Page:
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Tuesday, December 13, 2011

A letter of instruction can spare your heirs great stress

I agree with the author of this post from that a letter of instruction can be a very useful tool. You can give explanations for your choices if you wish, such as explaining that one of your children received less than the others under the will because you already gave that child a down payment on  a house. Or you can express wishes for how your children or grandchildren use their inheritances.

If your will is probated, the letter of instruction is not probated because it is not part of your will. Therefore you maintain a great deal of privacy.

In the attached article - click here to read it - the author mentions leaving lists of assets and beneficiaries as one way of using a letter, but I caution you about that particular use of a letter of instruction. Be extremely careful that you don't actually use the letter to say who gets what. That's the role of your will. You don't want to accidentally revoke your will, or cause confusion by making people think that your letter is a will.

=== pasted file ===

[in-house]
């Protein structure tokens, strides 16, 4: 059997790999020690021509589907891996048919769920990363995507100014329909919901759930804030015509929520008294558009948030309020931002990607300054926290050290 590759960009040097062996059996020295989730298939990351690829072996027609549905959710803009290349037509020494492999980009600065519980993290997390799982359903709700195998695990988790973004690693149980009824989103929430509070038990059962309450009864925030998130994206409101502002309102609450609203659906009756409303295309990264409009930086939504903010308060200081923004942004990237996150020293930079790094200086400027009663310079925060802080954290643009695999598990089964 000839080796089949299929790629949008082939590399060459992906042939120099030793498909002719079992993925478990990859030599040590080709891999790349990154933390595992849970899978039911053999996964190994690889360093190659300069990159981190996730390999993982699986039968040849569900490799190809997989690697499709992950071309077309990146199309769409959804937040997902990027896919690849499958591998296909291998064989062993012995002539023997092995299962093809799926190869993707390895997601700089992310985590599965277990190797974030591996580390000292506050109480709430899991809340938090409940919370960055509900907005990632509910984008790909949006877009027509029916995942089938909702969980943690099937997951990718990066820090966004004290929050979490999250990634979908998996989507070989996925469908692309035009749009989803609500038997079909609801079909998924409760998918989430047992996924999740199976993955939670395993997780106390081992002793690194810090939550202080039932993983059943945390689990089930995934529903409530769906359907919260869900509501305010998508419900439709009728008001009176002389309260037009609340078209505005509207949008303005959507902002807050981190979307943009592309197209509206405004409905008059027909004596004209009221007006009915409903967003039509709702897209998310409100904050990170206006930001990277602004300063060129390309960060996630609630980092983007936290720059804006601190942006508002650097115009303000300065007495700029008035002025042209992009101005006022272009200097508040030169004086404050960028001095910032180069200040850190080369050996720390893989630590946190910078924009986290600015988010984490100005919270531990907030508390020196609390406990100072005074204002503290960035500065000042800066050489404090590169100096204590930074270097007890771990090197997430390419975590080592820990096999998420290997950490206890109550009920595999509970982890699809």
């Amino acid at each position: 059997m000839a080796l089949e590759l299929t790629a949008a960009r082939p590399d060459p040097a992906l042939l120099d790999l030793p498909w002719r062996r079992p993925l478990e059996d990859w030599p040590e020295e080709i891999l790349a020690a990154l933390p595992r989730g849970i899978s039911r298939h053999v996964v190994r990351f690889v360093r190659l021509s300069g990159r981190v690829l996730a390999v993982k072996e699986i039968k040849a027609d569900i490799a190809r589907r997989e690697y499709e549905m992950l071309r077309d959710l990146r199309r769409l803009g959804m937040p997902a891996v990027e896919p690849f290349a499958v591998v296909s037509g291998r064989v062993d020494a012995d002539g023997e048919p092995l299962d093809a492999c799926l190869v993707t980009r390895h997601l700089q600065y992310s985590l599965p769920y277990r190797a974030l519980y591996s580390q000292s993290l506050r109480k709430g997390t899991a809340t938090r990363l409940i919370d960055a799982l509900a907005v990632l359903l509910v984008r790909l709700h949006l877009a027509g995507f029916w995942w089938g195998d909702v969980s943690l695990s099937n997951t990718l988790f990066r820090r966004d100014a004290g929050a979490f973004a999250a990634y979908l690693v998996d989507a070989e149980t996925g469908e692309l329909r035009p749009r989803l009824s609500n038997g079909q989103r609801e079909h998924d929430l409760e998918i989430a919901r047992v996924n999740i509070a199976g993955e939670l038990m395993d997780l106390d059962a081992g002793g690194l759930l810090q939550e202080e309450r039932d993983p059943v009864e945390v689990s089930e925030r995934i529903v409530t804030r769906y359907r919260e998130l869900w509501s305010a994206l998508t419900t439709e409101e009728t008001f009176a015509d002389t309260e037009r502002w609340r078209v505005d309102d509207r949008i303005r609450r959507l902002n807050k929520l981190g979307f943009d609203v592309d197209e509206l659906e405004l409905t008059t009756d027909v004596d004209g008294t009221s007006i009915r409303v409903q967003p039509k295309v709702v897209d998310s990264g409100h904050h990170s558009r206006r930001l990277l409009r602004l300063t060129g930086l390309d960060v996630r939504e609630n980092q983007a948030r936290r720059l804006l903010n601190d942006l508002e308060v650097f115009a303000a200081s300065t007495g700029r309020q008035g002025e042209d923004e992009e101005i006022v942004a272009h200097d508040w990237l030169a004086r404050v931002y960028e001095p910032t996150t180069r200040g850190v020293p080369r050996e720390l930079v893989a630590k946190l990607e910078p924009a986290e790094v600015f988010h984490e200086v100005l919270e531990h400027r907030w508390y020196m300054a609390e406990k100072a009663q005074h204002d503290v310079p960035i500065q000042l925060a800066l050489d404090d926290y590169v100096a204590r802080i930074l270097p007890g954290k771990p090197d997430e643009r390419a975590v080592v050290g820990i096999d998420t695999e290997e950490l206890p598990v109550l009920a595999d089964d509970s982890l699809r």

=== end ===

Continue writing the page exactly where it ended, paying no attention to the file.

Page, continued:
In my time on the job, I've seen many letters of instruction (also sometimes called a Memorandum to Trustees) and have talked to dozens of people who are interested in preparing them for their own families. One of the most common wishes expressed by parents is that the children left behind be taught how to handle money. Letters can address pretty much any topic you want it to address.

If you prepare a letter of instruction, you should sign it and date it. You don't need a lawyer to prepare it, though sometimes people do ask me to look them over as part of the estate planning process. You don't need witnesses.

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